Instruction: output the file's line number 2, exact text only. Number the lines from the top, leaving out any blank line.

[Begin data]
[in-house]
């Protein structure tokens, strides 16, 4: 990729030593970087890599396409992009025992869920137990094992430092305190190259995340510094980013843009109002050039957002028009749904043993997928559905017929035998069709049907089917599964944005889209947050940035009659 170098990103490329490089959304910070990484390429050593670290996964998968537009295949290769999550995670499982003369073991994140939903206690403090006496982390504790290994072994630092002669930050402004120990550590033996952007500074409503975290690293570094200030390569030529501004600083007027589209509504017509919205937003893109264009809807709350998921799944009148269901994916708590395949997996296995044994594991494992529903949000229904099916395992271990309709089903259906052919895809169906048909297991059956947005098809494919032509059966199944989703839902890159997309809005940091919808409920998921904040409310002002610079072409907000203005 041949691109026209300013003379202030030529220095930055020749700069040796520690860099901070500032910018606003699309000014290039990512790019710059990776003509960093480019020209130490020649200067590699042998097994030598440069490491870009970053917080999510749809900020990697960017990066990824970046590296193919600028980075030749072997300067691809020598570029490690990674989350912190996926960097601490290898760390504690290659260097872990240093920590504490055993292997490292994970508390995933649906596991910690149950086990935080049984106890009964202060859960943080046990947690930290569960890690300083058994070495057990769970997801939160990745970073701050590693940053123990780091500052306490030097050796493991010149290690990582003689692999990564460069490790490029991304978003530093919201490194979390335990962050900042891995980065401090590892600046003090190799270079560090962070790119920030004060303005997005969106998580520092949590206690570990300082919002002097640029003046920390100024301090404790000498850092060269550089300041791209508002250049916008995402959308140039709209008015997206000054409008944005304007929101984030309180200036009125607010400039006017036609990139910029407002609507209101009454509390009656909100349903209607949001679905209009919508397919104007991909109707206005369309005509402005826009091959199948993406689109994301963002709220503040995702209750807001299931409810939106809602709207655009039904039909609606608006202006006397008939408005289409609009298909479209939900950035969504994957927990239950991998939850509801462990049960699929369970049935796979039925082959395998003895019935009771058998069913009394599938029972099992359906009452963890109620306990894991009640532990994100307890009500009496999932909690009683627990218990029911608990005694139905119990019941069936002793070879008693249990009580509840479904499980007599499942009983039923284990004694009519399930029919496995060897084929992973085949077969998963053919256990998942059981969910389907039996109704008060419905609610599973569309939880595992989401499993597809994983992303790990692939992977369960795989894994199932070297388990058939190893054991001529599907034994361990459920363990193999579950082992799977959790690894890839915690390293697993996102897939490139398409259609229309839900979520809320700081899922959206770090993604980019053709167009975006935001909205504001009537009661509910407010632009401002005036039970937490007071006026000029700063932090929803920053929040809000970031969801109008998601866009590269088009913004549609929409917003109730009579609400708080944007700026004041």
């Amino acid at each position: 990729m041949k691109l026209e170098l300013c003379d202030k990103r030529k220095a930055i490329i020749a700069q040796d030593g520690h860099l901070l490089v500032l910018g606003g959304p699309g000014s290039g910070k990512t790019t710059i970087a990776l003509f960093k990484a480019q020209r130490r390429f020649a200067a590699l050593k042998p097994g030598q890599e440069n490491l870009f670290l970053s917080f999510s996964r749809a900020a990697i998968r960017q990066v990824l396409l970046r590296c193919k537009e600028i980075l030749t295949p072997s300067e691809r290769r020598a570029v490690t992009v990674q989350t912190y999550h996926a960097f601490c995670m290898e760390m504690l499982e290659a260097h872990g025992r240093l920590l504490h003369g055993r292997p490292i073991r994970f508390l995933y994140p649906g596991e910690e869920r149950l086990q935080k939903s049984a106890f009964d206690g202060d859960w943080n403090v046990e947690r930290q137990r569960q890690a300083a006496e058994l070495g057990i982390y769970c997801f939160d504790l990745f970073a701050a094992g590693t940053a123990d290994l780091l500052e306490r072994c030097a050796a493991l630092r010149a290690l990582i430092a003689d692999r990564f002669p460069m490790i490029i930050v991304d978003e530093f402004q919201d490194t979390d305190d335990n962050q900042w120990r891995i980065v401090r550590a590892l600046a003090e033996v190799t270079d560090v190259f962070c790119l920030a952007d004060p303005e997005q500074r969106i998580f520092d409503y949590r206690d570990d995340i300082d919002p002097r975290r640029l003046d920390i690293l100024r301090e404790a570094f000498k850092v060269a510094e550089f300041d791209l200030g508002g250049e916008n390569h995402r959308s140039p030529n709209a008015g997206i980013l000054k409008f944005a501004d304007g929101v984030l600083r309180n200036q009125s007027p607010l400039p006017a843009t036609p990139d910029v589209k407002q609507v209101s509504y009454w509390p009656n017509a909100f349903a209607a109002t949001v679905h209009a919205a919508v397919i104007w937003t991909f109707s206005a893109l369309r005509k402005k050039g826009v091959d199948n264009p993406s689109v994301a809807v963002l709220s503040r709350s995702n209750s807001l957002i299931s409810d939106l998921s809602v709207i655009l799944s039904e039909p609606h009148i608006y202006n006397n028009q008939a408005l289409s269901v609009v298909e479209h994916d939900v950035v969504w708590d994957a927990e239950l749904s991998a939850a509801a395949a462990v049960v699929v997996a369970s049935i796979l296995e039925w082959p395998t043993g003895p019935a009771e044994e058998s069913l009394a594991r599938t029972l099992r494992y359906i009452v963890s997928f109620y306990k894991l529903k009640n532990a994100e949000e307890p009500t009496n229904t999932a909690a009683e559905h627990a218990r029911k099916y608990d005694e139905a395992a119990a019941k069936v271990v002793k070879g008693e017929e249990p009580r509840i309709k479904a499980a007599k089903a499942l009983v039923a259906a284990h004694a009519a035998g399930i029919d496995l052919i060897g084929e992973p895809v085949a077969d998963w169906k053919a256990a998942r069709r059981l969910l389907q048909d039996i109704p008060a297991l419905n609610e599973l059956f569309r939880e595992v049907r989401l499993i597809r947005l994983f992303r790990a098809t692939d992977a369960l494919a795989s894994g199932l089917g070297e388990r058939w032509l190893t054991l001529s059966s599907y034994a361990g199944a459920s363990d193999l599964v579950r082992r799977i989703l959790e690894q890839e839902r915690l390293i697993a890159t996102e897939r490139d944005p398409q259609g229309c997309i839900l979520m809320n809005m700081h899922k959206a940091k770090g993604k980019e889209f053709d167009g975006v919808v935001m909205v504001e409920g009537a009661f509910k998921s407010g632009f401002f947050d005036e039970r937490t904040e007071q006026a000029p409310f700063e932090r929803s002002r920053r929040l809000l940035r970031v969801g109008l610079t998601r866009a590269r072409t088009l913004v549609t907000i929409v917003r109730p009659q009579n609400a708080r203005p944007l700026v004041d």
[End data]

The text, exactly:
């Protein structure tokens, strides 16, 4: 990729030593970087890599396409992009025992869920137990094992430092305190190259995340510094980013843009109002050039957002028009749904043993997928559905017929035998069709049907089917599964944005889209947050940035009659 170098990103490329490089959304910070990484390429050593670290996964998968537009295949290769999550995670499982003369073991994140939903206690403090006496982390504790290994072994630092002669930050402004120990550590033996952007500074409503975290690293570094200030390569030529501004600083007027589209509504017509919205937003893109264009809807709350998921799944009148269901994916708590395949997996296995044994594991494992529903949000229904099916395992271990309709089903259906052919895809169906048909297991059956947005098809494919032509059966199944989703839902890159997309809005940091919808409920998921904040409310002002610079072409907000203005 041949691109026209300013003379202030030529220095930055020749700069040796520690860099901070500032910018606003699309000014290039990512790019710059990776003509960093480019020209130490020649200067590699042998097994030598440069490491870009970053917080999510749809900020990697960017990066990824970046590296193919600028980075030749072997300067691809020598570029490690990674989350912190996926960097601490290898760390504690290659260097872990240093920590504490055993292997490292994970508390995933649906596991910690149950086990935080049984106890009964202060859960943080046990947690930290569960890690300083058994070495057990769970997801939160990745970073701050590693940053123990780091500052306490030097050796493991010149290690990582003689692999990564460069490790490029991304978003530093919201490194979390335990962050900042891995980065401090590892600046003090190799270079560090962070790119920030004060303005997005969106998580520092949590206690570990300082919002002097640029003046920390100024301090404790000498850092060269550089300041791209508002250049916008995402959308140039709209008015997206000054409008944005304007929101984030309180200036009125607010400039006017036609990139910029407002609507209101009454509390009656909100349903209607949001679905209009919508397919104007991909109707206005369309005509402005826009091959199948993406689109994301963002709220503040995702209750807001299931409810939106809602709207655009039904039909609606608006202006006397008939408005289409609009298909479209939900950035969504994957927990239950991998939850509801462990049960699929369970049935796979039925082959395998003895019935009771058998069913009394599938029972099992359906009452963890109620306990894991009640532990994100307890009500009496999932909690009683627990218990029911608990005694139905119990019941069936002793070879008693249990009580509840479904499980007599499942009983039923284990004694009519399930029919496995060897084929992973085949077969998963053919256990998942059981969910389907039996109704008060419905609610599973569309939880595992989401499993597809994983992303790990692939992977369960795989894994199932070297388990058939190893054991001529599907034994361990459920363990193999579950082992799977959790690894890839915690390293697993996102897939490139398409259609229309839900979520809320700081899922959206770090993604980019053709167009975006935001909205504001009537009661509910407010632009401002005036039970937490007071006026000029700063932090929803920053929040809000970031969801109008998601866009590269088009913004549609929409917003109730009579609400708080944007700026004041």